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Fishing Lake First Nation

Chief Yellow Quill and two headmen, Kenistin and Ne-Pin-awa, signed an adhesion to Treaty 4 on August 24, 1876, at Fort Pelly. In September 1881 reserves for the Yellow Quill Saulteaux Band were surveyed at Fishing and Nut Lakes, and in 1900 a reserve was surveyed for Kenistin. In 1907 approximately 13,190 acres (representing more than 60% of the Fishing Lake First Nation’s land base) were secured by the Department of Indian Affairs and sold by public auction. The band submitted a claim to the Specific Claims Branch in April 1989, and years of negotiations began. As the claim progressed, discussion evolved around whether the people living on the Fishing Lake, Nut Lake, and Kinistin reserves were distinct bands (as they considered themselves to be). The creation of the three reserves by the Department validated that assertion. In 2001 a Settlement Agreement was ratified, allowing the band to purchase 13,190 acres of land that would again be given reserve status. Of the 1,439 registered band members, 404 live on the 3,906.6-ha reserve, located approximately 119 km north of Fort Qu’Appelle.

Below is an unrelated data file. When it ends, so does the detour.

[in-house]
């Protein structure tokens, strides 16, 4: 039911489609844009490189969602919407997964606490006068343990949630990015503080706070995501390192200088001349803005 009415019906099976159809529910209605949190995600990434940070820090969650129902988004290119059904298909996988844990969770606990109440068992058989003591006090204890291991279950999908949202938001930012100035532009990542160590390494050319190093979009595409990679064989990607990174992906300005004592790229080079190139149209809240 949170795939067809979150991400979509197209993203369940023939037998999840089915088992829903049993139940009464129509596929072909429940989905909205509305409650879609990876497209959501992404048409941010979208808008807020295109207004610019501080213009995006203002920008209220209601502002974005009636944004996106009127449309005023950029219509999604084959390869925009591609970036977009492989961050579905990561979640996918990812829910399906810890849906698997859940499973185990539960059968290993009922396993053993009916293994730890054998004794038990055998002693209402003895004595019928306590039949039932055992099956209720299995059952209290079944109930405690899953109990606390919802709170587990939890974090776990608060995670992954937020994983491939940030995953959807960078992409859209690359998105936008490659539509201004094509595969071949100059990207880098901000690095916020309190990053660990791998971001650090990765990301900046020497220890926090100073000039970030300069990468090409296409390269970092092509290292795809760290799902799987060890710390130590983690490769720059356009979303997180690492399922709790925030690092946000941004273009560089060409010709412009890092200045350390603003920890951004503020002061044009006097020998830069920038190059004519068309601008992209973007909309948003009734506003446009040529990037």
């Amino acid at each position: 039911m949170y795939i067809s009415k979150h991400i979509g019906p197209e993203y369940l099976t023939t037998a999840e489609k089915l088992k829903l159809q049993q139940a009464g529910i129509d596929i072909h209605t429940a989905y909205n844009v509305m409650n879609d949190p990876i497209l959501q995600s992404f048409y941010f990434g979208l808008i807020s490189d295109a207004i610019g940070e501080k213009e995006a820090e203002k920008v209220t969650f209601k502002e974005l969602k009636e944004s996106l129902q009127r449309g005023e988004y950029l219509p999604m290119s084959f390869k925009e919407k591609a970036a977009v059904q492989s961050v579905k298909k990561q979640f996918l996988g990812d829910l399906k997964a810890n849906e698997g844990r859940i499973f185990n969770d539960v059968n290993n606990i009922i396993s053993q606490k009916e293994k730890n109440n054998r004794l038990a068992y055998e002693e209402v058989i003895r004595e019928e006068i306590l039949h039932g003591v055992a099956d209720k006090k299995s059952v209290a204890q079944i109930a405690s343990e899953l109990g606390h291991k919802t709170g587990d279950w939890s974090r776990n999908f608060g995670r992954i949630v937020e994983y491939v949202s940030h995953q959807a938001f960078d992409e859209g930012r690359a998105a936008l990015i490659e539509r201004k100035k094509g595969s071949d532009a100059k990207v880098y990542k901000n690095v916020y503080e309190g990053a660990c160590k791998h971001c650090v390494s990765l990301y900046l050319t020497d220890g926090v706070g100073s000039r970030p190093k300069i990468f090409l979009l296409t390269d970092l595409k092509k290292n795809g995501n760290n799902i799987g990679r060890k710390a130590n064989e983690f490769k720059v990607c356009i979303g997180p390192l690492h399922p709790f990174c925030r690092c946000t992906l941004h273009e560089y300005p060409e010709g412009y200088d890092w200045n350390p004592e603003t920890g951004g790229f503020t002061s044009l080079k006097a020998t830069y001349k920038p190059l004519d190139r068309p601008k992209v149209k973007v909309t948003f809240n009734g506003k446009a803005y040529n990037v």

Christian Thompson

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